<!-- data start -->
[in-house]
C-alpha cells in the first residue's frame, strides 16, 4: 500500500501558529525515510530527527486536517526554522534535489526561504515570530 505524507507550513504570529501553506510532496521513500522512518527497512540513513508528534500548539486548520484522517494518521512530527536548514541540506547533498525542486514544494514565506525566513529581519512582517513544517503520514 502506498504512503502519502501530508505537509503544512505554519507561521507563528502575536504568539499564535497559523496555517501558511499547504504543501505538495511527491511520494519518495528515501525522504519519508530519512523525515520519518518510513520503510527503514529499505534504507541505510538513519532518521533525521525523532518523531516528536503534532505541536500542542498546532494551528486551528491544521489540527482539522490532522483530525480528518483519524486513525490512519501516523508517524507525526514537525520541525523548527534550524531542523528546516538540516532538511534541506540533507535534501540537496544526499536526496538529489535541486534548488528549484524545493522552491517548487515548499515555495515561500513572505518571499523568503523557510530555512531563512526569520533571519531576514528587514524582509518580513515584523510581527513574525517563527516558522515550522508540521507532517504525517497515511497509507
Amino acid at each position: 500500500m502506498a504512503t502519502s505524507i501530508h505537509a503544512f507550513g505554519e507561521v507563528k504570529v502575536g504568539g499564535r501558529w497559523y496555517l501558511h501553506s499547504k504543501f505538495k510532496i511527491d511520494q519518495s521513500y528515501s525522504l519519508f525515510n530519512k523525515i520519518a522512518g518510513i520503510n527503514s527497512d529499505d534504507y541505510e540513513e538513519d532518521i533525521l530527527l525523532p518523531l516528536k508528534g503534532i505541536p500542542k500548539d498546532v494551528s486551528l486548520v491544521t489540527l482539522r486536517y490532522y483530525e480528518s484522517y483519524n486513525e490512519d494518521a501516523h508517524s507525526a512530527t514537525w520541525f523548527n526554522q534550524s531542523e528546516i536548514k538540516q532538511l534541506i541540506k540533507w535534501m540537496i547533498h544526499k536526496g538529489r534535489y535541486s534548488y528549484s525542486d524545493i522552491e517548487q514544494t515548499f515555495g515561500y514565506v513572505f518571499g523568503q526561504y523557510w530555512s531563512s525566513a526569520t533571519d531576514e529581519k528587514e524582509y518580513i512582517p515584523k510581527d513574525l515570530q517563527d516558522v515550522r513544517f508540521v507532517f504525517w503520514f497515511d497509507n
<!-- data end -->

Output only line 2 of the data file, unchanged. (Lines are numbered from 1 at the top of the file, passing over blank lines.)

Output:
C-alpha cells in the first residue's frame, strides 16, 4: 500500500501558529525515510530527527486536517526554522534535489526561504515570530 505524507507550513504570529501553506510532496521513500522512518527497512540513513508528534500548539486548520484522517494518521512530527536548514541540506547533498525542486514544494514565506525566513529581519512582517513544517503520514 502506498504512503502519502501530508505537509503544512505554519507561521507563528502575536504568539499564535497559523496555517501558511499547504504543501505538495511527491511520494519518495528515501525522504519519508530519512523525515520519518518510513520503510527503514529499505534504507541505510538513519532518521533525521525523532518523531516528536503534532505541536500542542498546532494551528486551528491544521489540527482539522490532522483530525480528518483519524486513525490512519501516523508517524507525526514537525520541525523548527534550524531542523528546516538540516532538511534541506540533507535534501540537496544526499536526496538529489535541486534548488528549484524545493522552491517548487515548499515555495515561500513572505518571499523568503523557510530555512531563512526569520533571519531576514528587514524582509518580513515584523510581527513574525517563527516558522515550522508540521507532517504525517497515511497509507